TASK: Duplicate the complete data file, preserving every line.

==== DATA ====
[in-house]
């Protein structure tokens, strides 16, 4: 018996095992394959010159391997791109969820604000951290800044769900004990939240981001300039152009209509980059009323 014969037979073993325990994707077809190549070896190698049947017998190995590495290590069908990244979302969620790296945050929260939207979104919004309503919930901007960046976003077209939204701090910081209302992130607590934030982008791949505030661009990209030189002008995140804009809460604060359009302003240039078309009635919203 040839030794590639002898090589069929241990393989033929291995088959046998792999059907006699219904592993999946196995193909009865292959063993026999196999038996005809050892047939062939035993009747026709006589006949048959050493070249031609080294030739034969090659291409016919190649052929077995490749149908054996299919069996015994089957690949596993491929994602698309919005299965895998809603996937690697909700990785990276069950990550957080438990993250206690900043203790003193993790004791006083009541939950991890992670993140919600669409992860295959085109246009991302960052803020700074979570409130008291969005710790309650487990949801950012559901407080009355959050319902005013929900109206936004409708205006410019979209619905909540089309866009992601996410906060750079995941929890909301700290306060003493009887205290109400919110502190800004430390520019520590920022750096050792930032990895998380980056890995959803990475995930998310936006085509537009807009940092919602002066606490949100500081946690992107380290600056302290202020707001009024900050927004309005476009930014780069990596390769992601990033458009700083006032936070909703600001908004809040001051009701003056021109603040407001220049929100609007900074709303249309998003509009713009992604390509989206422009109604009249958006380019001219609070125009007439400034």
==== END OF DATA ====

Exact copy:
[in-house]
């Protein structure tokens, strides 16, 4: 018996095992394959010159391997791109969820604000951290800044769900004990939240981001300039152009209509980059009323 014969037979073993325990994707077809190549070896190698049947017998190995590495290590069908990244979302969620790296945050929260939207979104919004309503919930901007960046976003077209939204701090910081209302992130607590934030982008791949505030661009990209030189002008995140804009809460604060359009302003240039078309009635919203 040839030794590639002898090589069929241990393989033929291995088959046998792999059907006699219904592993999946196995193909009865292959063993026999196999038996005809050892047939062939035993009747026709006589006949048959050493070249031609080294030739034969090659291409016919190649052929077995490749149908054996299919069996015994089957690949596993491929994602698309919005299965895998809603996937690697909700990785990276069950990550957080438990993250206690900043203790003193993790004791006083009541939950991890992670993140919600669409992860295959085109246009991302960052803020700074979570409130008291969005710790309650487990949801950012559901407080009355959050319902005013929900109206936004409708205006410019979209619905909540089309866009992601996410906060750079995941929890909301700290306060003493009887205290109400919110502190800004430390520019520590920022750096050792930032990895998380980056890995959803990475995930998310936006085509537009807009940092919602002066606490949100500081946690992107380290600056302290202020707001009024900050927004309005476009930014780069990596390769992601990033458009700083006032936070909703600001908004809040001051009701003056021109603040407001220049929100609007900074709303249309998003509009713009992604390509989206422009109604009249958006380019001219609070125009007439400034």